Friday, July 31, 2015

Regarding quizzes . . . .

Ah, the Sherlockian quiz. From almost the first breath of two Cro-magnon Sherlockians meeting, they were testing each others knowledge upon the Canon of Sherlock Holmes. It is an abominable practice, one I doubt would have come about so quickly had the original Baker Street Irregulars been an all-female troop -- geek testosterone has been known to enter into it. And yet it persists, and yet even those of us who know better find ourselves drawn in once more, handing over the reins of our happiness to the domination of some quiz-ruler.

Do I seem a little bitter about the quizzes? Ask a devout ex-smoker how they feel about cigarettes, and you might get a similar reaction. For the Sherlockian quiz and I . . . oh, we have danced.

One of the worst occasions came early in my career at a local club meeting, where our every meeting featured a test upon one of the tales. I had determined to go home in the winner's role that night, so I had memorized every noun in the story, and a great many of the adjectives and verbs. And when the quizzing was done, I had scored one hundred percent. My trusted companion, the good Carter, had studied alongside me, and also scored one hundred percent. And the notorious cat-man, Ed Connor, who had apparently also decided this was his night, scored one hundred percent. During the rounds of tie-breaker questions that followed, the good Carter fell from the winning ranks, but Ed and I continued, tie-breaker after tie-breaker, not missing a question, until all the club members were bored to tears and it was apparent there was nothing in the story we did not know. The winner was awarded by random coin toss or some other such meaningless gesture.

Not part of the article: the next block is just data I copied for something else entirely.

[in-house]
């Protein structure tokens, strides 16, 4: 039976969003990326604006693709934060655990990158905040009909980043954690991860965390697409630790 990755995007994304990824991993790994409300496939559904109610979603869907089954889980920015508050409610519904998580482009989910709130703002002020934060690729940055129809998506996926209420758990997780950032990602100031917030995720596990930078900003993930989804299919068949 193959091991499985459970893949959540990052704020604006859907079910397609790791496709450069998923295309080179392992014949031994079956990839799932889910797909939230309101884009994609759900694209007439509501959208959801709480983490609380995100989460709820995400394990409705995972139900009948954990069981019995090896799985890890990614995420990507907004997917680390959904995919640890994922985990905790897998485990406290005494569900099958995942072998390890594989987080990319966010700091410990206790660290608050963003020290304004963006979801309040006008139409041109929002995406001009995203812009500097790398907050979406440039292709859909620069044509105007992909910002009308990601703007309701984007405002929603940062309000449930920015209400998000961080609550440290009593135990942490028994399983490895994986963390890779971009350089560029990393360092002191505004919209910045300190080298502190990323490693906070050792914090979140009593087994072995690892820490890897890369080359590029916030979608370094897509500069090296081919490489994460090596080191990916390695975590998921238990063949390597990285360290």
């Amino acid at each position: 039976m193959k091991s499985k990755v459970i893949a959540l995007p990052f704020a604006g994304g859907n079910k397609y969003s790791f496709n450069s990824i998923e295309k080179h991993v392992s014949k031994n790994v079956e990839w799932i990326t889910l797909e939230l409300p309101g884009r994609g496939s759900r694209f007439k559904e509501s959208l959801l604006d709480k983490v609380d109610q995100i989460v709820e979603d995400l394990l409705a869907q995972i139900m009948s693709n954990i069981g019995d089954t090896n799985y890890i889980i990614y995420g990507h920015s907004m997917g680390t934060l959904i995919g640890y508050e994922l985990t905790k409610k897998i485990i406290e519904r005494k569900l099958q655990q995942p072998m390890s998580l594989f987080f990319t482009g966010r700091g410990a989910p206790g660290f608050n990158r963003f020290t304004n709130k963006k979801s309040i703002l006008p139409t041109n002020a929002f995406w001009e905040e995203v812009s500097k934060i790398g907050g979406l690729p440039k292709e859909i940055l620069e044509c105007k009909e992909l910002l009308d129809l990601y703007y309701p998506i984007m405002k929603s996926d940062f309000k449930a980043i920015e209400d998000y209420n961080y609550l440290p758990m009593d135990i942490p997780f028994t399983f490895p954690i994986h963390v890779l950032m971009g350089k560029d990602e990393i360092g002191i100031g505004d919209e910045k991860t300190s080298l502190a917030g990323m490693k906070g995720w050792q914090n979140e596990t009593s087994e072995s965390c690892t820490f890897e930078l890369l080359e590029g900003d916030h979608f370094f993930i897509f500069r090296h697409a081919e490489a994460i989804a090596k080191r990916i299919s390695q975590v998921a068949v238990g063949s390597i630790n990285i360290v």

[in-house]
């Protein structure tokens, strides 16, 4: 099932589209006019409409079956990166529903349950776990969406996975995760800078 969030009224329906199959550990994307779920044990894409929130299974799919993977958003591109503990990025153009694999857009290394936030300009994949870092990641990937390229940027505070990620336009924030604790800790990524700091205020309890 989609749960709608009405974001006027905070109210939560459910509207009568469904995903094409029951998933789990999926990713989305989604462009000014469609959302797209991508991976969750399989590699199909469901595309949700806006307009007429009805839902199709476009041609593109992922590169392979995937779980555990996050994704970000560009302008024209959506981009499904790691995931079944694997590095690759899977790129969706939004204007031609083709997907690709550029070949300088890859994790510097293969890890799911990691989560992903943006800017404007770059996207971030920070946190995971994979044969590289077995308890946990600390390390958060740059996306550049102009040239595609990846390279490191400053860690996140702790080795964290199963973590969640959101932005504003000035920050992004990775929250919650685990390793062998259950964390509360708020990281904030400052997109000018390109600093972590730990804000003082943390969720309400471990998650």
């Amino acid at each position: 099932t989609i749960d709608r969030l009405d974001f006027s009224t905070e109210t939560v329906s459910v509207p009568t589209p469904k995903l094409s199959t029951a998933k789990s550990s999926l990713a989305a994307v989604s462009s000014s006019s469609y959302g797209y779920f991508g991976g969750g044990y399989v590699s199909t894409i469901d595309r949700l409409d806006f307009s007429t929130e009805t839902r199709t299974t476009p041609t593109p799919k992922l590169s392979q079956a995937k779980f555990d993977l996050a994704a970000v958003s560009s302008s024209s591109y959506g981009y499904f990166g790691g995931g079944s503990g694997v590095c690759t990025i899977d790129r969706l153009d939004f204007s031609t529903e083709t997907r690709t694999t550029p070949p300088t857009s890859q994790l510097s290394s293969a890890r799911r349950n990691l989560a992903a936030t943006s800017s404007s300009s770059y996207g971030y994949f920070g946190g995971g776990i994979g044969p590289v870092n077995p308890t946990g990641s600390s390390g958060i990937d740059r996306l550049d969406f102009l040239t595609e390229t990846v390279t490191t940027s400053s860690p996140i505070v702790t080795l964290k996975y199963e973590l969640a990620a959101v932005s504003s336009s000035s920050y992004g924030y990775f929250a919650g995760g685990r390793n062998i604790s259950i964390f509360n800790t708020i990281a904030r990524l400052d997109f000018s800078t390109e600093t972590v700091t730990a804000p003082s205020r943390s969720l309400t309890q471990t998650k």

And then there was one of the greatest Sherlockian quiz tournaments the world has ever seen, the Shaw Bowl in Kansas City, where Sherlockian societies from all across the land competed with teams of three in elimination matches. The final round saw Peoria's Hansoms pitted against the Stranger's Room from New York and the Norwegian Explorers from Minnesota, and as the round progressed, Quizmaster Shaw actually ran out of questions. In a make-do attempt to finish the tournament, he opened the Canon to a particular story and began tossing out questions from that story . . . a tale that happened to be the basis for the recited ritual of a club one of the Stranger's Room team members belonged to. As the Explorers first fell away, and then my own team, I remember there being some bitterness, alcohol, and rude behavior later stemming from that loss. (Though I won't say from whom or just what, in case I was among the guilty.)